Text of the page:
Haruka Masuda of Makuhari International School was last month crowned the winner of The Japan Times Spelling Bee, after correctly spelling the word “ignominious,” which landed her a spot in the annual National Spelling Bee in Washington.
Masuda, 12, outlasted 35 contestants aged 9–14 years old from international and Japanese schools across the country to win the contest.
“It was shocking, but I am excited and happy,” she said.
For the championship, Masuda had to twice beat Yuka Saji, 12, of International School of the Sacred Heart to win the right to the championship question. Spellers must drop out when they miss a word, but missing the championship word forces another playoff against the runner-up.
Masuda blew her first chance at the championship when she misspelled “flibbertigibbet,” but clinched the contest by correctly spelling “ignominious” on the second try, after denying Saji a chance at the championship stage.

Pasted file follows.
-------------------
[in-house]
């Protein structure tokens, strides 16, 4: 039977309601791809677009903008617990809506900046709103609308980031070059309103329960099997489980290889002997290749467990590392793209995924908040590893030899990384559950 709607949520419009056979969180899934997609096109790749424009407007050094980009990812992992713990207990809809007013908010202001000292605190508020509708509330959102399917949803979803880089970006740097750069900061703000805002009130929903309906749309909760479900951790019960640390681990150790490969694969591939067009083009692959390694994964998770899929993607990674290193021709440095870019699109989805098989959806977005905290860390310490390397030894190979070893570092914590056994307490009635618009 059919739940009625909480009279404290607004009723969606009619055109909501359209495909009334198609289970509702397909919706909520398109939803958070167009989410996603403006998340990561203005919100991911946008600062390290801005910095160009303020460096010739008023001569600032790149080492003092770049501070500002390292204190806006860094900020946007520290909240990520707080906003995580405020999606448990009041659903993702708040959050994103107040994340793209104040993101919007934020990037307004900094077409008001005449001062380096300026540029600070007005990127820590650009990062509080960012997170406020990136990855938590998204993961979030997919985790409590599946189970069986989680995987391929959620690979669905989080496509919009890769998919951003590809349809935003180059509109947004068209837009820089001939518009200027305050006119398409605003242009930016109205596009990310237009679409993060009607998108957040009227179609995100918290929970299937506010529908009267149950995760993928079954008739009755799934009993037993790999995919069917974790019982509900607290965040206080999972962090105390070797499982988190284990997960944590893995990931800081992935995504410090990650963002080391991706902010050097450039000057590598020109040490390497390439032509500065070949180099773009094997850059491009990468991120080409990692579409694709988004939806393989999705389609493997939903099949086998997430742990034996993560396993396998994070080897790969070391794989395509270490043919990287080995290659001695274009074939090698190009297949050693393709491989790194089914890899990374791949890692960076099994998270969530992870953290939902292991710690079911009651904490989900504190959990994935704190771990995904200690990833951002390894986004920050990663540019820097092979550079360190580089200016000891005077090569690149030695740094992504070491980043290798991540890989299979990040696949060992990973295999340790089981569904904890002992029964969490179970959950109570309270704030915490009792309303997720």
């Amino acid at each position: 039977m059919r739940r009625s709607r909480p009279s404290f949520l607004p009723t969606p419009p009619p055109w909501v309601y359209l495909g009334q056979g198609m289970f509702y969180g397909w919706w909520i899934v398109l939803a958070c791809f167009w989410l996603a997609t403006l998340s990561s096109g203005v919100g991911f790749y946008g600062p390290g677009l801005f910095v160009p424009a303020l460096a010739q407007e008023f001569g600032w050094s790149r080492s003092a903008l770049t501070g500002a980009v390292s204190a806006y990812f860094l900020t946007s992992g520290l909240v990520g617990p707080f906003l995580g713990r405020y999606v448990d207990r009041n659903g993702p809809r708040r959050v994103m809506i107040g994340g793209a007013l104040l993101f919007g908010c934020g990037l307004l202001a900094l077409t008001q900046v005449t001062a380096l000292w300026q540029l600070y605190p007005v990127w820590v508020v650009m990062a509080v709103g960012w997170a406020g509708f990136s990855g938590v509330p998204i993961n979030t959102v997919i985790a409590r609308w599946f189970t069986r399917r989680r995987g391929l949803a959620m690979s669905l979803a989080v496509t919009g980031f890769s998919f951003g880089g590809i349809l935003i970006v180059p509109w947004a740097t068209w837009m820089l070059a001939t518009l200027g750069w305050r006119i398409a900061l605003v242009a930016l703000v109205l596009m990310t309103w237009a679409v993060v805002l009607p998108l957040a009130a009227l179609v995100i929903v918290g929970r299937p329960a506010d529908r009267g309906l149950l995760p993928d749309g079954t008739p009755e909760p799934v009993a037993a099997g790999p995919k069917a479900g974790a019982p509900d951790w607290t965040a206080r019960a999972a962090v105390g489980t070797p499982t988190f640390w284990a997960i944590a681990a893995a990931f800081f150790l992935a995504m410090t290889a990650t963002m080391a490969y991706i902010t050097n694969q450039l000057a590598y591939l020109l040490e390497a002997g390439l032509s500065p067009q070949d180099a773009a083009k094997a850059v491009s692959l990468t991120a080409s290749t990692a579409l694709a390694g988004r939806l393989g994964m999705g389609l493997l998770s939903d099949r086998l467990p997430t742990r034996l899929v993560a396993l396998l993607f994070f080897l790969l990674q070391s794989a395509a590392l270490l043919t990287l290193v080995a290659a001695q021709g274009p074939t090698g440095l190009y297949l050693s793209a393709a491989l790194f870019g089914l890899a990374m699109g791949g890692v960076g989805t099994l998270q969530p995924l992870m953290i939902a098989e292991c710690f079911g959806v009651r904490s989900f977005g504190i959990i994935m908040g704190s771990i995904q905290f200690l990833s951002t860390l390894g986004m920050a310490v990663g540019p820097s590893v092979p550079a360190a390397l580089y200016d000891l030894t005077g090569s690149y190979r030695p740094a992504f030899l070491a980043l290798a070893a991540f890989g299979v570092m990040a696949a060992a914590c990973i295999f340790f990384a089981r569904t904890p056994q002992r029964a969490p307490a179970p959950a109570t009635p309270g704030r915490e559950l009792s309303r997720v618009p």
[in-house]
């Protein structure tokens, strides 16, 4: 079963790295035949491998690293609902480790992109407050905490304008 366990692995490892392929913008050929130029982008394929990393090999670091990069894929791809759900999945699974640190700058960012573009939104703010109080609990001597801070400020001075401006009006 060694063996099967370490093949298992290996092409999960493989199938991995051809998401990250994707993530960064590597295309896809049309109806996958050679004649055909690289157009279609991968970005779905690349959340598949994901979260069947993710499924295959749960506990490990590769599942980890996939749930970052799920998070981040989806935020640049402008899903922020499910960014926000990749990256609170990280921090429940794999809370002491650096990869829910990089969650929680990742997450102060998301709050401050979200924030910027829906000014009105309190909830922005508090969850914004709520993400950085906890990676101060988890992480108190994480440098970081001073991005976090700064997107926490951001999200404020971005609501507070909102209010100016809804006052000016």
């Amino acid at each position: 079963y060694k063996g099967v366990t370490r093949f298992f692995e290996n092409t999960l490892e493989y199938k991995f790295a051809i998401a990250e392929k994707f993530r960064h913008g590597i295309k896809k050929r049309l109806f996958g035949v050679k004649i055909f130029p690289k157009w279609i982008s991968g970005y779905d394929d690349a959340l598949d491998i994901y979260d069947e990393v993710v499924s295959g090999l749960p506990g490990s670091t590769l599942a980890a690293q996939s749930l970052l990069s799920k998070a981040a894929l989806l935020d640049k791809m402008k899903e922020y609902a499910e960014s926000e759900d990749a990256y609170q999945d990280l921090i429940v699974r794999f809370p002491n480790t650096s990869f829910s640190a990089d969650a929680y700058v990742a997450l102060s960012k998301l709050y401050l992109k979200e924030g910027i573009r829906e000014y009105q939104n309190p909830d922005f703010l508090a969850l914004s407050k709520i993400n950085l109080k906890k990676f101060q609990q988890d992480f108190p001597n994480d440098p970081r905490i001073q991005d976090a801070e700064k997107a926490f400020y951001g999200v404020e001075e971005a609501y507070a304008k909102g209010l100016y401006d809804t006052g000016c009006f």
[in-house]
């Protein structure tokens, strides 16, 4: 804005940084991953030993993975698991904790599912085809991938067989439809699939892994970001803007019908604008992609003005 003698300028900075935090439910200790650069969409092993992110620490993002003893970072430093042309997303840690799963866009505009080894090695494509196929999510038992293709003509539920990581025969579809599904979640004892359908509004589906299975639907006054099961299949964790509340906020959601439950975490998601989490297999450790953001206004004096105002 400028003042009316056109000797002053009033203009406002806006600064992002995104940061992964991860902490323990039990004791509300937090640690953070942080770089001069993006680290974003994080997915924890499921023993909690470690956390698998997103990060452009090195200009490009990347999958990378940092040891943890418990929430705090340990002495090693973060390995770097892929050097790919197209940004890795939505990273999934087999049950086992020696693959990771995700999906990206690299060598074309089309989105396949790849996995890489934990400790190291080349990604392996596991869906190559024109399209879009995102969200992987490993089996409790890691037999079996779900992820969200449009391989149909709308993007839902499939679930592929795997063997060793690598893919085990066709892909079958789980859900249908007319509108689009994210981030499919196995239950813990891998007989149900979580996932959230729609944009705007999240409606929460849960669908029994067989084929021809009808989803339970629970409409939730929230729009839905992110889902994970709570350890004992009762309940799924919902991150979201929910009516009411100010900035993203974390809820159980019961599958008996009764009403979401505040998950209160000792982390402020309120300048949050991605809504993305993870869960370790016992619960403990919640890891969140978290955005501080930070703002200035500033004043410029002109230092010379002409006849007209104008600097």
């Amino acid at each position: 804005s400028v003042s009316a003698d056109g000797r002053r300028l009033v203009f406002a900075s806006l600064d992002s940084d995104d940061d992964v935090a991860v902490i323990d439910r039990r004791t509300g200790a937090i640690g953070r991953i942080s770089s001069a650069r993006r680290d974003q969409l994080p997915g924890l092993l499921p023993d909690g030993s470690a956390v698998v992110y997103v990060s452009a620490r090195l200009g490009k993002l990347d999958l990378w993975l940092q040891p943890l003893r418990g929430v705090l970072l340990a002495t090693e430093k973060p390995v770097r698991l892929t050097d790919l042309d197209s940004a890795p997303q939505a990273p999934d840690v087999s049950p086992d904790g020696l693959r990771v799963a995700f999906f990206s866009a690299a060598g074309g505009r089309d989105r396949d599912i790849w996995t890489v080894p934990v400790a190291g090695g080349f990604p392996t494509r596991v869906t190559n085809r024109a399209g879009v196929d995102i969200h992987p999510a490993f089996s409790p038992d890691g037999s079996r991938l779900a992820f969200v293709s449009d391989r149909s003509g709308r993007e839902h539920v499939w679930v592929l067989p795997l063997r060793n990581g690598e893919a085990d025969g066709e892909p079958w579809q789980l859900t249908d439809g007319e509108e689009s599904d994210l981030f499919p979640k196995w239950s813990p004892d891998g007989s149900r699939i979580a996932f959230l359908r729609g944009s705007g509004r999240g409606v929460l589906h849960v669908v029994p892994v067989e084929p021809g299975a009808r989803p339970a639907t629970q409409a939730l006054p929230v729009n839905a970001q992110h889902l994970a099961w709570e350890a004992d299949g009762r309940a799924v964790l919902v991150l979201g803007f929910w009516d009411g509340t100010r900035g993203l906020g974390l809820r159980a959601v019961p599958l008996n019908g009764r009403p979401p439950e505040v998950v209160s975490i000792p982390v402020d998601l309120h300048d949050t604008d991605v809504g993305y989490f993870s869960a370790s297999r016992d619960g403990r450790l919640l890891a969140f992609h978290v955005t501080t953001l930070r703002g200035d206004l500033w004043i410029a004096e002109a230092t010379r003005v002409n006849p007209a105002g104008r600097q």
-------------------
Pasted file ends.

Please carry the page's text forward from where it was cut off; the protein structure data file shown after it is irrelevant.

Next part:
The other words that Masuda aced included “shoddiness,” “menagerie,” “veracity,” “moratorium,” and “quisling.”
As with the National Spelling Bee in the United States, each competitor had to spell each word out loud. They were also allowed to request a definition, the language of origin, and an alternate pronunciation, and to also hear the term used in a sentence.
The first National Spelling Bee took place in 1925 with nine contestants, according to publisher E.W. Scripps Co., which organizes the contest. The Bee, which is intended to promote correct English usage and increase children’s vocabulary, has since grown into a prestigious event that receives prime-time media coverage across the United States. This year it will be held from May 30 to June 1.
The Makuhari school community is very proud of Haruka, who will graduate to Shibuya Mahukari School next month. — PAUL ROGERS